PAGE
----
2021 was the year that Olympus cameras and lenses became OM Digital Solutions cameras and lenses, but inevitably, even after the sale of the old Olympus imaging division, there were still some products in the existing pipeline. The PEN E-P7 appears to be one of them – a midrange mirrorless ILC, released this summer in Europe and Asia at a fairly attractive price-point, but not widely available elsewhere.
We’ve never seen one in person… but maybe you have, and you love it, and you’ve been waiting for months to make your feelings known! Let us know by casting a vote.
Just like last year, Panasonic’s 2021 camera launches this year have been notably video-focused. Both the BS1H and GH5 II offer powerful video features and are aimed at high-end users and production companies. The BS1H is a full-frame ‘box’ design, intended for use in modular and remote setups, whereas the GH5 II is a more compact camera built around the Micro Four Thirds mount, which includes support for mobile live-streaming.
Did either of these cameras rock your world in 2021? Let us know.
Ricoh / Pentax
Ricoh released two cameras this year, the Pentax-branded K-3 Mark III and the GR IIIx. While both might appear to be (and strictly speaking are) iterative updates, K3 Mark II and GR III owners alike will find much that’s different.
The K-3 III is a vastly better camera than the K-3 II, reflecting the several years that separate their introductions onto the market. With a suite of smart, photographer-friendly features and excellent build quality, the K-3 III is one of the best (and probably one of the last) APS-C DSLRs on the market. Meanwhile, the Ricoh GR IIIx takes the form and functionality of the popular GR III and marries them with a new 40mm equivalent lens, providing a slightly longer option for fans of the pocketable GR series.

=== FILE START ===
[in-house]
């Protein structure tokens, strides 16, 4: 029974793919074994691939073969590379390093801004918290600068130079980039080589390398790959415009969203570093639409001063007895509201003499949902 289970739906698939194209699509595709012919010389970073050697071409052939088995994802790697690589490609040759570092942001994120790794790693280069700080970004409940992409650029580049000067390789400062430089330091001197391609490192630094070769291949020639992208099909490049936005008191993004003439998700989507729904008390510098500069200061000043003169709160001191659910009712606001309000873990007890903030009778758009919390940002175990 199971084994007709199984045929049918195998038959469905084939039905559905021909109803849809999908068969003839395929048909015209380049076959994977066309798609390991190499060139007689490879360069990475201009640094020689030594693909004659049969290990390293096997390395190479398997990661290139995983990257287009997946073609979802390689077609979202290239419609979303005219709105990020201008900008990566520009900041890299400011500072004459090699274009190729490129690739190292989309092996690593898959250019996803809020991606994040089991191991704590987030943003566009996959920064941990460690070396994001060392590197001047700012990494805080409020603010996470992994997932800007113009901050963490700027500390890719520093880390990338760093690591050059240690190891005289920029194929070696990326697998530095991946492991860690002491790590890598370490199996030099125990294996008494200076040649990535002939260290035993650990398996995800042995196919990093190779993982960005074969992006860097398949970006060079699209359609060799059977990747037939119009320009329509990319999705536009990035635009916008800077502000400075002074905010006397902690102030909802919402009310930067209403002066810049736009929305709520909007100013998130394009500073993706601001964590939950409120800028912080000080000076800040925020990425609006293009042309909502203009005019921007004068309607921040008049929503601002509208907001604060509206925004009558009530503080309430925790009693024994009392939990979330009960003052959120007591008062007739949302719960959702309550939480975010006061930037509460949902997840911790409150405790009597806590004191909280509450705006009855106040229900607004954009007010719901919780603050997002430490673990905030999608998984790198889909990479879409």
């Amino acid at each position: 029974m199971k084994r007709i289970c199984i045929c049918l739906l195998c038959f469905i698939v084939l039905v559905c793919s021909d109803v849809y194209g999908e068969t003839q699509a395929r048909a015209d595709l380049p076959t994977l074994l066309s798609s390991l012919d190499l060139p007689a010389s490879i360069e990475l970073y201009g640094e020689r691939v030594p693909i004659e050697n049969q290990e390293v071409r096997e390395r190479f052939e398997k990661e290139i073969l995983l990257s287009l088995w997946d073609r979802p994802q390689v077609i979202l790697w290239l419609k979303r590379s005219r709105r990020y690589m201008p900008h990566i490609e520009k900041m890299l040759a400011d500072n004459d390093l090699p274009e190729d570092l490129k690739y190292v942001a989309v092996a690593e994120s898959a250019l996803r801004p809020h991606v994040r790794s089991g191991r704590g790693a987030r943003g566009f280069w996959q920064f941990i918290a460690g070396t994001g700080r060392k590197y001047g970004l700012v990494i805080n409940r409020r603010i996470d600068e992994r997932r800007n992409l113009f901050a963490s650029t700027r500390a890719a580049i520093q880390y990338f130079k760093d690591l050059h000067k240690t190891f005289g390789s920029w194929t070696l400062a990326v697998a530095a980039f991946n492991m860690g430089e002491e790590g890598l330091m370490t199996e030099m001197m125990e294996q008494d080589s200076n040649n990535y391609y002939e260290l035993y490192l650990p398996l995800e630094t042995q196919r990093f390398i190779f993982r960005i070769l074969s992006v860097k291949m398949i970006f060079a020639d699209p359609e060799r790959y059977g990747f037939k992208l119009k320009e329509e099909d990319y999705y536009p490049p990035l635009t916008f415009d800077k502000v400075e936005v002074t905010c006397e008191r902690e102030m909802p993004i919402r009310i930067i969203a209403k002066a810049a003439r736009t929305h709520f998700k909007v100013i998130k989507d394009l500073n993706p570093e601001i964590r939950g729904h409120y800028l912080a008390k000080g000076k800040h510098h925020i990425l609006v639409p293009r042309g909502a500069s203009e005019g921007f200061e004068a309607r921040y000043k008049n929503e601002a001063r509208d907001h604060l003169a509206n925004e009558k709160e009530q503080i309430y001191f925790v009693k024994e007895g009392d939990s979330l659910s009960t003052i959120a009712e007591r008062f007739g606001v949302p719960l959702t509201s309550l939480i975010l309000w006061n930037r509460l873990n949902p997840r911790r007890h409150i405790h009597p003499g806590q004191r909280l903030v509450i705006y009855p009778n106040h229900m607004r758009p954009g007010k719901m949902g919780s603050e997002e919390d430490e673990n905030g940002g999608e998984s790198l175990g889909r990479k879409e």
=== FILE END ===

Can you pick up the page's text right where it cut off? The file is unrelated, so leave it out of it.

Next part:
Do either of them earn your vote?
Speaking of iterative updates, Sigma’s only camera release this year was the fp L, a development of the original fp with a new 61MP sensor, aimed more at stills photographers than its 24MP predecessor. The fp L offers almost the same ergonomics though, built around the same ‘modular’ concept, and launched alongside an add-on electronic viewfinder.
The fp L is a unique camera and won’t be to everyone’s taste, but if it’s compact, high-resolution full-frame imaging that you’re into, it’s worth a second look. Does it earn your vote for camera of the year?
2021 was a busy year for Sony, with no fewer than four new cameras, including two full-frame stills models, a high-end video camera, and the compact, vlogger-friendly ZV-E10. Technically, Sony also released ‘A’ variants of the older a7R III and a7R IV, but we’re not counting them in this year’s poll.
Of the cameras that Sony released this year, the a1 is arguably the most impressive, offering high-resolution, high-speed shooting in a pro-grade body which is half the size of contemporary sports and action DSLRs (and smaller than both the Canon EOS R3 and Nikon Z9). The a7 IV, meanwhile, is almost a third of the cost, but aimed at enthusiast and hobbyist photographers and videographers who don’t necessarily need the sharpest of cutting edge technologies. The FX3 is effectively the important bits of the a7S III inside a more specifically video-focused body, and, lower down the lineup, the ZV-E10 is being marketed to vloggers and online content creators.
Did any of these cameras earn a place in your gear bag this year?